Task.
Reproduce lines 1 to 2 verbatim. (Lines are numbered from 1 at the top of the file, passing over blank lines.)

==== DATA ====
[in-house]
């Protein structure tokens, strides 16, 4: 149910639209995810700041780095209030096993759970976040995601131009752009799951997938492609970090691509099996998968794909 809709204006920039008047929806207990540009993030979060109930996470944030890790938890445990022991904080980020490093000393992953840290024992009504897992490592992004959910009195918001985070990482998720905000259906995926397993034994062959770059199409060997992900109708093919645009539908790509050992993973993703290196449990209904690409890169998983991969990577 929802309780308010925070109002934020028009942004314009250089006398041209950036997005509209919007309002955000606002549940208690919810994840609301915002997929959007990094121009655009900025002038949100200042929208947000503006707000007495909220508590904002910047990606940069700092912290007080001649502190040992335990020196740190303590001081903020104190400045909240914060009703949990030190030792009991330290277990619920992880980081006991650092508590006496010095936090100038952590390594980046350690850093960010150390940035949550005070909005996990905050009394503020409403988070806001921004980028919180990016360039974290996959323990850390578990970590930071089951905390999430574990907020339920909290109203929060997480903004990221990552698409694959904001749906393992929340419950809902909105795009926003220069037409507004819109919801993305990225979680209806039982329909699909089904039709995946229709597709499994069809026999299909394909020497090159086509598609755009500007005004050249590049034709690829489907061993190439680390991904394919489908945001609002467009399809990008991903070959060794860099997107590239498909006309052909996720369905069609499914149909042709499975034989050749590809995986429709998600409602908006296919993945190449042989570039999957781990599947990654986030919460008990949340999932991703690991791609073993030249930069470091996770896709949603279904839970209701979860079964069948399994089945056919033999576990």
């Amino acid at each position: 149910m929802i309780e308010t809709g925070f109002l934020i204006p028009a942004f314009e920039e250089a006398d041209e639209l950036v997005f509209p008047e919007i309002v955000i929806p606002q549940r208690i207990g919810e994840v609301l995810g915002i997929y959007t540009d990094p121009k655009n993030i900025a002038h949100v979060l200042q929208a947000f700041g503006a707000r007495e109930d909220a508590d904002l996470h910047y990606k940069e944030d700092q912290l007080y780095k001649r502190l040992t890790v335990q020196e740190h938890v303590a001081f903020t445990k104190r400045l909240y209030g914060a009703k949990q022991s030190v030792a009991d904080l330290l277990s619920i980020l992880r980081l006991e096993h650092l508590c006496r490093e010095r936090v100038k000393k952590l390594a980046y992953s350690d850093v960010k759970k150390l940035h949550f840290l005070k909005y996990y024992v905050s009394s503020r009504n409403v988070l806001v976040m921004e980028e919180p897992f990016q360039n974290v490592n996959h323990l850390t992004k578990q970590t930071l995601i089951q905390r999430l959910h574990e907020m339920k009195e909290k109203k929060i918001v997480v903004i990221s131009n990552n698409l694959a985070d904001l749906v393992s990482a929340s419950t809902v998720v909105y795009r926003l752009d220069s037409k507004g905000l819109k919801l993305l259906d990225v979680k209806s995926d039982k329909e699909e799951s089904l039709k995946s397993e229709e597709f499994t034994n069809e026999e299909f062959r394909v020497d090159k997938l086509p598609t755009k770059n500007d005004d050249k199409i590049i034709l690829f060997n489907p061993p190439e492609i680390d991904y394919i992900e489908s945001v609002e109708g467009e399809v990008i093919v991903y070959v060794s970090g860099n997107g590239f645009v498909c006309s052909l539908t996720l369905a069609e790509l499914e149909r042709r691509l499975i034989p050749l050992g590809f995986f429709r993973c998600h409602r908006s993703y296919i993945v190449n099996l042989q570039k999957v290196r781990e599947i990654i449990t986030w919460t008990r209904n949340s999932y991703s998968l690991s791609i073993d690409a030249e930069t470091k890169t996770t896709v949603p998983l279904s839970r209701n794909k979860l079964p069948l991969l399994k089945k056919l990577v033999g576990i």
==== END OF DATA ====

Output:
[in-house]
């Protein structure tokens, strides 16, 4: 149910639209995810700041780095209030096993759970976040995601131009752009799951997938492609970090691509099996998968794909 809709204006920039008047929806207990540009993030979060109930996470944030890790938890445990022991904080980020490093000393992953840290024992009504897992490592992004959910009195918001985070990482998720905000259906995926397993034994062959770059199409060997992900109708093919645009539908790509050992993973993703290196449990209904690409890169998983991969990577 929802309780308010925070109002934020028009942004314009250089006398041209950036997005509209919007309002955000606002549940208690919810994840609301915002997929959007990094121009655009900025002038949100200042929208947000503006707000007495909220508590904002910047990606940069700092912290007080001649502190040992335990020196740190303590001081903020104190400045909240914060009703949990030190030792009991330290277990619920992880980081006991650092508590006496010095936090100038952590390594980046350690850093960010150390940035949550005070909005996990905050009394503020409403988070806001921004980028919180990016360039974290996959323990850390578990970590930071089951905390999430574990907020339920909290109203929060997480903004990221990552698409694959904001749906393992929340419950809902909105795009926003220069037409507004819109919801993305990225979680209806039982329909699909089904039709995946229709597709499994069809026999299909394909020497090159086509598609755009500007005004050249590049034709690829489907061993190439680390991904394919489908945001609002467009399809990008991903070959060794860099997107590239498909006309052909996720369905069609499914149909042709499975034989050749590809995986429709998600409602908006296919993945190449042989570039999957781990599947990654986030919460008990949340999932991703690991791609073993030249930069470091996770896709949603279904839970209701979860079964069948399994089945056919033999576990």